We made camp in at White Widow Creek RV Park. Not a bad little place as these parks go. It is right off Highway 101, but far enough off where virtually no freeway noise is heard. There are a fair number of long-term campers here. The owner explained that loggers come in early spring and leave at the first rain in the fall. Most of the sites are largely grass, open or with some shade and pretty narrow. But it works for use for the 2 days we will be here. We were in early enough to where we had plenty of time to check out some of the local sights.
We first went off to an Azalea State Reserve to see if it was in bloom yet. No dice. Only a few of the bushes had any booms at all. It was also very hot so we decided to check out some of the beaches instead. We headed out to Moonstone beach because Mary had read some good things about the place. It was closed because of a commercial shoot going on – A truck (GMC I think) )was doing it’s splashing thing along the surf line and we were not allowed in. We later found out that it got stuck in the sand and water and wasn’t able to be removed till next morning. They tied it off so it wouldn’t go out to sea, but it was a total loss. I can think of one driver who will probably have a tough time finding another gig soon.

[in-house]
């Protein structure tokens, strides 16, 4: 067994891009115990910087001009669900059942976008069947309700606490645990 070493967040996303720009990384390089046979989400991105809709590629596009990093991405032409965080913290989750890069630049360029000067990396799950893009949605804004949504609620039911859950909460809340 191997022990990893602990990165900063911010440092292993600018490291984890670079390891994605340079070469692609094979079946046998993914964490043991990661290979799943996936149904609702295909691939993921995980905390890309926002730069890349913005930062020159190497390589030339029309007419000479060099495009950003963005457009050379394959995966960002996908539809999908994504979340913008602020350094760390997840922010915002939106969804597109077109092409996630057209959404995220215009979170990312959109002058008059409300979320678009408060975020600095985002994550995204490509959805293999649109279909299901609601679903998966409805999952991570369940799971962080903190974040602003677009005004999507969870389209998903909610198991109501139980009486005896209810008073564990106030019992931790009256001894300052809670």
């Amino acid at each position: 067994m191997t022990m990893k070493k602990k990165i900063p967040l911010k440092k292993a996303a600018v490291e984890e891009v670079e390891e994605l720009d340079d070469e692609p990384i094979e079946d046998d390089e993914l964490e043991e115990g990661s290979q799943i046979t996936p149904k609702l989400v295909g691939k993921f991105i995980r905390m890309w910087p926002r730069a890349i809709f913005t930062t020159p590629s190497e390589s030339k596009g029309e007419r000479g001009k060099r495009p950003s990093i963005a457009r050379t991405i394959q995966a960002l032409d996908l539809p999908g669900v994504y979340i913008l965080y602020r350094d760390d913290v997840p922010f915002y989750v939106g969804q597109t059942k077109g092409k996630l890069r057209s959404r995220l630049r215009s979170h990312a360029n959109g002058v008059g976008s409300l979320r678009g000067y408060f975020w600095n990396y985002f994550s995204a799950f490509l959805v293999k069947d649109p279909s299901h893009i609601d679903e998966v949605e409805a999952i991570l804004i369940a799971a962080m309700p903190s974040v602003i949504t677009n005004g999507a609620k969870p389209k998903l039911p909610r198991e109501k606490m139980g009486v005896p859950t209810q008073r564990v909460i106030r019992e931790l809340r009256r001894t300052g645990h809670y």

Anyway, we decided to try another beach, this one called Trinidad a few miles north. It was still very windy as it has for the past several days, but it was also a pleasant departure from the heat. We took a nice stroll along the very nice beach checking out the shells and rocks along the way before calling it a day.